The study project talked a lot about “Neurobehavioral Disinhibition” which is the ability to control response impulses to immediate stimulus. It is basically the scientific term for self-control and self-determination. According to Rebecca Landes McNamee, the assistant research professor of radiology and bioengineering at the University of Pittsburgh:

  • “We found that individuals who exhibit a high amount of ND (that is, do not have a good ability to manage their impulsive responses) have less brain activity in the frontal cortex, the region of the brain responsible for ECF, during a task. In other words, the regions of the brain responsible for these inhibitory processes engaged less energy in individuals with higher ND scores than those with lower ND scores.”

She concluded by saying that:

  • “Teachers, caregivers, and other individuals should understand that each adolescent matures at a different rate; they do not always respond like adults, because their brains are not at the same level of functioning as an adult. Responses and behaviors related to a certain situation are less easy for some adolescents to manage than others.”

What we can understand from this research is that brain function in young adults and substance abuse in young adults is intricately linked. These findings simply add to the urgency of preventing young people from abusing drugs and alcohol, because there is obviously a lot at stake here.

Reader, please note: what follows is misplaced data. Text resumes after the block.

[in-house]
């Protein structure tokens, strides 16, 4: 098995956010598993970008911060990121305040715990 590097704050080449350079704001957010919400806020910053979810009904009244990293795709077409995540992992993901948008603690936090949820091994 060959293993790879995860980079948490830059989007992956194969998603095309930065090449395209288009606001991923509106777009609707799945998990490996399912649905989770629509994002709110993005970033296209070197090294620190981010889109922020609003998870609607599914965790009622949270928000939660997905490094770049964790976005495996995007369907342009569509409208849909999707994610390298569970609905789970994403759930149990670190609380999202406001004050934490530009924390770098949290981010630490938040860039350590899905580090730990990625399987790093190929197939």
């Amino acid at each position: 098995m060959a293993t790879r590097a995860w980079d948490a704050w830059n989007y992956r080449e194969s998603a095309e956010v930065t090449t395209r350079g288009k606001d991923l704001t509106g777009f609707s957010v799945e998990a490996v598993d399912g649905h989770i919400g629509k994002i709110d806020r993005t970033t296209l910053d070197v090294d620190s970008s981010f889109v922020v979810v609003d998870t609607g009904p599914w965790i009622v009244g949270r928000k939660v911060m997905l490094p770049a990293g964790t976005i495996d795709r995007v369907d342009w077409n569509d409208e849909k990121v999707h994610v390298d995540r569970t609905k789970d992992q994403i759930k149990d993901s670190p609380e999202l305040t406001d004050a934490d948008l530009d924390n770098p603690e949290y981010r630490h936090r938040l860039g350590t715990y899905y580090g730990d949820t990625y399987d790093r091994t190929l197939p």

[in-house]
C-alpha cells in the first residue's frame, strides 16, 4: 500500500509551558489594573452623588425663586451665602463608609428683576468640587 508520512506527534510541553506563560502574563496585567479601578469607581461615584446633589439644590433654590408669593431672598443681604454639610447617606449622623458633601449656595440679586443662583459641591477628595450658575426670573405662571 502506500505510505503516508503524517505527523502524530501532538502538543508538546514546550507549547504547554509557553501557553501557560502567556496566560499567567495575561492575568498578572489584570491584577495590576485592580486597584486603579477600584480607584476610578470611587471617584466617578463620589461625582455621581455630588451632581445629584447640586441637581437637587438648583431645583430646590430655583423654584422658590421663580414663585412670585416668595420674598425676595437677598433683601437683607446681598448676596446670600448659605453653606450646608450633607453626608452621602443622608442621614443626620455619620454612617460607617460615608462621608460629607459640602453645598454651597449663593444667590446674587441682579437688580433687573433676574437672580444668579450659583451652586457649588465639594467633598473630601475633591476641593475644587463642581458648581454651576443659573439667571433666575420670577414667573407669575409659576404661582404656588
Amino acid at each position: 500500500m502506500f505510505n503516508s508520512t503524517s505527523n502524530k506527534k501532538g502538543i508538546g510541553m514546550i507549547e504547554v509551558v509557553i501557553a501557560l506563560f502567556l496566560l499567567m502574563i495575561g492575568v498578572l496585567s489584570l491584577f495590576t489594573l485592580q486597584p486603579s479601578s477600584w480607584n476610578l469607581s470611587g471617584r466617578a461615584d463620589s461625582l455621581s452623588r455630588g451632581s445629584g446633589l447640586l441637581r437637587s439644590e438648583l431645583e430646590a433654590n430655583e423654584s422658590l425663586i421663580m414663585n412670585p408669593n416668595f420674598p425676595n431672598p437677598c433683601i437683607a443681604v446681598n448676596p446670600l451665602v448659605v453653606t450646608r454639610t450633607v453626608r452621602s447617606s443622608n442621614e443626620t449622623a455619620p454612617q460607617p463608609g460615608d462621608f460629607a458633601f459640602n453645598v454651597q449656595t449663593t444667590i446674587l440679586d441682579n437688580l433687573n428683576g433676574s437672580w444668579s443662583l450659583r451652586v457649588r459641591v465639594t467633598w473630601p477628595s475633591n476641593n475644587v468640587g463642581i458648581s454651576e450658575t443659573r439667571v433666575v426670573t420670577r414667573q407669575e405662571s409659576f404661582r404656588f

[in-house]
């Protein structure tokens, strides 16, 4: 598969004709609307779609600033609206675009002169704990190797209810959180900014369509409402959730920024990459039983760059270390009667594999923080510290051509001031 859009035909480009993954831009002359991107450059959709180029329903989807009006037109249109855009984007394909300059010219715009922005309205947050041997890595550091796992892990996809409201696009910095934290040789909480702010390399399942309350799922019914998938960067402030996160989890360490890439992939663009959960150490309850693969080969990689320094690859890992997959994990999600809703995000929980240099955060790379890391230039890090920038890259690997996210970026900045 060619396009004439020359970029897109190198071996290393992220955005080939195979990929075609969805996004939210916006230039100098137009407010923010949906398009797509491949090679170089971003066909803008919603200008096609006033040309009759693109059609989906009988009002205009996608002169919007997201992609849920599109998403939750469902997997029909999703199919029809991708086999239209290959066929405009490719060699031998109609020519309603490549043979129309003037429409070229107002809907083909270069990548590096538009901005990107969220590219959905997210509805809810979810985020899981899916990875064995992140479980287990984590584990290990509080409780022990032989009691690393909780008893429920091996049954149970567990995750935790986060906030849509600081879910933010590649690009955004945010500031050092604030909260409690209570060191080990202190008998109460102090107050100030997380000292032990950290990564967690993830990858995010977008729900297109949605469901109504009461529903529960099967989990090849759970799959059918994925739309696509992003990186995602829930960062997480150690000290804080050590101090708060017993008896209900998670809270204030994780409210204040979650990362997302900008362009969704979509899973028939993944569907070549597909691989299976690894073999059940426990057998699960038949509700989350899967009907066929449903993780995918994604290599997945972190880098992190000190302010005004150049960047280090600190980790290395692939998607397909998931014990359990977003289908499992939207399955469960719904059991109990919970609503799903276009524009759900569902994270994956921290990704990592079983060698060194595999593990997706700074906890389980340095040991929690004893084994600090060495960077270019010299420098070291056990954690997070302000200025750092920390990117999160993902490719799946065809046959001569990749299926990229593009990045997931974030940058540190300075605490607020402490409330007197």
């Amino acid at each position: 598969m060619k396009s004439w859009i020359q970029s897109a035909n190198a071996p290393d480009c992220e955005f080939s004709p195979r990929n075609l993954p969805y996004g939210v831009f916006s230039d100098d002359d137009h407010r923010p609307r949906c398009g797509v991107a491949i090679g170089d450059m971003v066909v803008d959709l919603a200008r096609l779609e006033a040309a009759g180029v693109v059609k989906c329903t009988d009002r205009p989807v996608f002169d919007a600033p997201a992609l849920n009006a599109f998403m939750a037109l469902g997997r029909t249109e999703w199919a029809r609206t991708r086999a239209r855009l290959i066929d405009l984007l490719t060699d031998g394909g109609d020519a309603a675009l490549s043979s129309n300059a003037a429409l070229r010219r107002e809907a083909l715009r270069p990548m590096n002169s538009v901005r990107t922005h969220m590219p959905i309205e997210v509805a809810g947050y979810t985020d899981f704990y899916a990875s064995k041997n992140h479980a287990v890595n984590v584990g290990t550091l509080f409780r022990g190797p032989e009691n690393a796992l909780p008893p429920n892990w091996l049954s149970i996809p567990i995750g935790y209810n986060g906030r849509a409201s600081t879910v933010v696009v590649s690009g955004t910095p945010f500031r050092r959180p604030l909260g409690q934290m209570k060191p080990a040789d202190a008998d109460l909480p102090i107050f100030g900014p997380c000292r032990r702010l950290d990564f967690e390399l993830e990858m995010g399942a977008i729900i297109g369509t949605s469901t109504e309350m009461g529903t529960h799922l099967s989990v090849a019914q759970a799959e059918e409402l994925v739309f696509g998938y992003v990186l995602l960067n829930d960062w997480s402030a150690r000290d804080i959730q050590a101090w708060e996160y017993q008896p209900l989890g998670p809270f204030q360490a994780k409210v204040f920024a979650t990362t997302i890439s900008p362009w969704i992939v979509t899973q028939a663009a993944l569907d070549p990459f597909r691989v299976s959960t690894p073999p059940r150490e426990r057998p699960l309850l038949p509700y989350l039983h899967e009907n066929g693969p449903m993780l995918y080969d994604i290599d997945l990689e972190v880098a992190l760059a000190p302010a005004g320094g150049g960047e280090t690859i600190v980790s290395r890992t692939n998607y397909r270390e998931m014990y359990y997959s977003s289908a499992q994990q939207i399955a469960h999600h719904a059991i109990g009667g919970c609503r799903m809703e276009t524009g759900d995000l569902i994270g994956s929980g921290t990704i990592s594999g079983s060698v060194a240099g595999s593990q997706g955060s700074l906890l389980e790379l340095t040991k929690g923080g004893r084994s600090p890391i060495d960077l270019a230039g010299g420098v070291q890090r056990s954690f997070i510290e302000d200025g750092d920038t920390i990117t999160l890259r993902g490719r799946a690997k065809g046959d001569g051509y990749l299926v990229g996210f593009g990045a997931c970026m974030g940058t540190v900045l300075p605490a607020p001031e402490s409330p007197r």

Preventing Drug Abuse in Young People

The key behind preventing young adults from essentially ruining their futures with drug abuse lies in educating them. Education on the real risks and the dangers of drug abuse and alcohol misuse is crucial. The vast majority of young adults who do misuse drugs and alcohol admit that they did not know of the risks attendant with their habit and just what they were getting themselves into at the time. Most young people admit that they would have been less likely to experiment with drugs and alcohol had they known just what was involved.

The problem is, most young people are peer pressured into drug use or alcohol misuse by people who are already engaged in these activities. That or young people are struggling with issues and difficulties that they do not know how to cope with on their own. They are faced with a life crisis of some kind and, in an effort to cope with it, they turn to drugs and alcohol without knowing of the risks behind such substances.

On the other hand, if young people knew about the risks attendant with drug abuse, they would be far less likely to experiment with drugs and alcohol. It’s about four-hundred percent less likely in fact, according to the Substance Abuse and Mental Health Services Administration.

Sources:

http://www.washingtonpost.com/wp-dyn/content/article/2008/03/05/AR2008030502288.html

http://kidshealth.org/en/teens/drug-alcohol/

https://www.washingtonpost.com/national/health-science/heavy-pot-smoking-in-teen-years-is-linked-to-memory-issues-in-adulthood/2015/03/23/46b8752a-ce61-11e4-8a46-b1dc9be5a8ff_story.html